Maybe a lot of people still don’t know him and I didn’t know a lot about him too. So, I have started searching more information about him and I have realized that he is a great singer who is becoming very famous all over the world because of his amazing voice.
Mario Biondi was born in Catania, Sicily, and his original name is Mario Ranno. He took his stage name from his father, the singer Stefano Biondi. Since he was a teenager, he loved soul-jazz music and he studied English language in order to get closer to the international soul-jazz stage.
After he sang in several small choirs, at the end of 80’s he started performing at the concerts of international artists, like Ray Charles. However, the turning point was with the song “This is what you are”, his most famous song, which was released even in Japan. From this moment his career started growing very quickly and in 2006 Schema Records published Mario’s first album: “Handful of Soul”, which won four platinum records just in a few months.
In 2009 he released the second album “If” and for this album he collaborated with the strings of the London Telefilmonic Orchestra and other affirmed international musicians.
After several tours and important collaborations, this year the new album “Sun” (produced by Biondi and Bluey, leader of the British jazz band Incognito, and distributed by Sony Music) was released and on the 10th of May, Biondi gave a concert at the Royal Albert Hall for the world premiere of it.
Mario Biondi’s main quality, that makes him a natural talent, is his voice. When you hear his voice, you can recognise it. It is warm, deep and strong. Through his voice you can feel the warmth of his country, Italy, mixed with the traditional and international soul-jazz sound.
During the interview I have also realized that he is also a humble and easy going person. He told us a funny anecdote about him. When he was younger, he wanted to be a dentist. During his traineeship he used to sing all the time and at the end, tired of his constant singing, his colleagues suggested, or maybe pushed him, to start his career as a singer. And from that moment he has dedicated his life to music.
Moreover, even if Biondi sings in English and he is always around the world, he has never forgotten his country of origin, that he loves. He declared that his main aim is to bring the soul-jazz music into the Italian people’s soul, but also bring the Italian culture into the world.
It was a pleasure to meet an artist like Mario Biondi, who wants to spread not only his amazing voice, but also his culture and his strong passion for the soul-jazz music.
He is developing a lot of new projects and collaborations with international and Italian artists and I can’t wait to listen appreciate to his next works. I wish him good luck for his career and I hope people from all over the world will his great talent.
Viral marketing is one of the most widespread strategies that marketing managers use for their campaigns. It is not hard to understand the meaning of ‘viral marketing’. The word ‘viral’ helps us to understand that it is a way to spread a message very quickly, like a virus. However, it is very hard to create a good viral marketing strategy.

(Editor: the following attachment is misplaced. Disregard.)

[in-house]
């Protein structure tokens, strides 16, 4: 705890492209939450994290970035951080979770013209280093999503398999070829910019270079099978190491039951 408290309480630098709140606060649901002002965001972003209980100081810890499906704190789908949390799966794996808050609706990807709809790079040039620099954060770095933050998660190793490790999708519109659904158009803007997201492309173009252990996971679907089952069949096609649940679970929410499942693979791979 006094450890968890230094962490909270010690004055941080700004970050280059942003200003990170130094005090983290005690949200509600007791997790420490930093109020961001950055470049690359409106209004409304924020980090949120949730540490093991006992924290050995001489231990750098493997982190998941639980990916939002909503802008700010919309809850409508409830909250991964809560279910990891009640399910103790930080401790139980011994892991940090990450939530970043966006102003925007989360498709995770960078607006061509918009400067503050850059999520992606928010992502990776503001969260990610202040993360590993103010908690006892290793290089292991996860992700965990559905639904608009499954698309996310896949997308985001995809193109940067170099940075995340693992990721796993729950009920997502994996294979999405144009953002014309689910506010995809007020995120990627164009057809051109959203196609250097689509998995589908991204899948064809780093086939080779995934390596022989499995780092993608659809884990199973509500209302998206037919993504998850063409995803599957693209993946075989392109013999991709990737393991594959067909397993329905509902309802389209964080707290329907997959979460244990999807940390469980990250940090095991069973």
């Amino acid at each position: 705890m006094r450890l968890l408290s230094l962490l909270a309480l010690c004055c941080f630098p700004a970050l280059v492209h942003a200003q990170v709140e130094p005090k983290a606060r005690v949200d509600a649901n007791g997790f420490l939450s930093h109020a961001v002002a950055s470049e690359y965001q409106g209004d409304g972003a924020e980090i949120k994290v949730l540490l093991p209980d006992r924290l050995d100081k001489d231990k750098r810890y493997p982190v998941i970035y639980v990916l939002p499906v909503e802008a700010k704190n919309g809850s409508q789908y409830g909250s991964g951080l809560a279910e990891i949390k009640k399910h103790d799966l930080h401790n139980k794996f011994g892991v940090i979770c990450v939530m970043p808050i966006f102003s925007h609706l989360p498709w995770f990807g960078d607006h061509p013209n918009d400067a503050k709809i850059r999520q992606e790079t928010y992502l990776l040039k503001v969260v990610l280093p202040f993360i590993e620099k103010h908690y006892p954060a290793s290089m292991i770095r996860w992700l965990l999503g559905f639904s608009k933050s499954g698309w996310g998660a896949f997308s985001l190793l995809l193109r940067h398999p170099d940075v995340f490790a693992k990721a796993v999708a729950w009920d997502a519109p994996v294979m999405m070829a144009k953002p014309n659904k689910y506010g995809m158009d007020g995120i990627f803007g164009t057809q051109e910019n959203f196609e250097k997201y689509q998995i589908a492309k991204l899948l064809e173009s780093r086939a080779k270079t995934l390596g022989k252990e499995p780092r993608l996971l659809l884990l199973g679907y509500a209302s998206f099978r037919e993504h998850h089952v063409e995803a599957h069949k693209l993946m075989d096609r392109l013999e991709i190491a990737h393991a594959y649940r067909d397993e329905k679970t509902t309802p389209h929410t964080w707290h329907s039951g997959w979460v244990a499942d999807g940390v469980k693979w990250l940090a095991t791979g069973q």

It usually refers to marketing on the Internet and there are different techniques to create a viral message but the most common is by viral video. facebook down . Everyday several videos crowd websites, social media and email in order to go viral, but just a few of them achieve viral status.
We recently had a great example of a viral video that has reached one billion YouTube views in less than 6 months! The infamous South Korean musician PSY with his song “Gangnam Style” became a viral video without any special campaigns. Who hasn’t watched the video at least once or tried to mimic the dance? Even if you don’t understand the words of the song, it doesn’t matter because the motif is in your mind anyway. This artist became the most famous South Korean musician in the world, in less than a year.
PSY is now ready to debut with his new single tomorrow at 6.30pm Korean Standard Time in a live streamed concert from Seoul World Cup Stadium. The world is eager to listen to his new song and to start dancing again. Will he be able to do another great viral video? Will he be able to get into people’s mind like ‘Gangnam Style’? This is a big challenge for PSY and we look forward to listening to him!
Behind-the-scenes: Thor The Dark World
Walt Disneys second episode of the superhero film Thor (“Thor The Dark World”) is coming out in 2013. As the first episode the casts consists of great number of Hollywood actors as Chris Hemsworth as Thor and Natalie Portman as Jane Foster.
I was very happy when I heard that Marvel Studios decided to film at the lovely Old Royal Naval College in Greenwich, next to the Cutty Sark and not far away from our studios in Deptford. So I decided to have a quick look to behind the scenes to get an impression of the production process. I definitely was not the only one with this idea, tourists and students accompanied me and were taking pictures. As usual London it was cold and rainy, but nevertheless lots of people were attracted by this happening.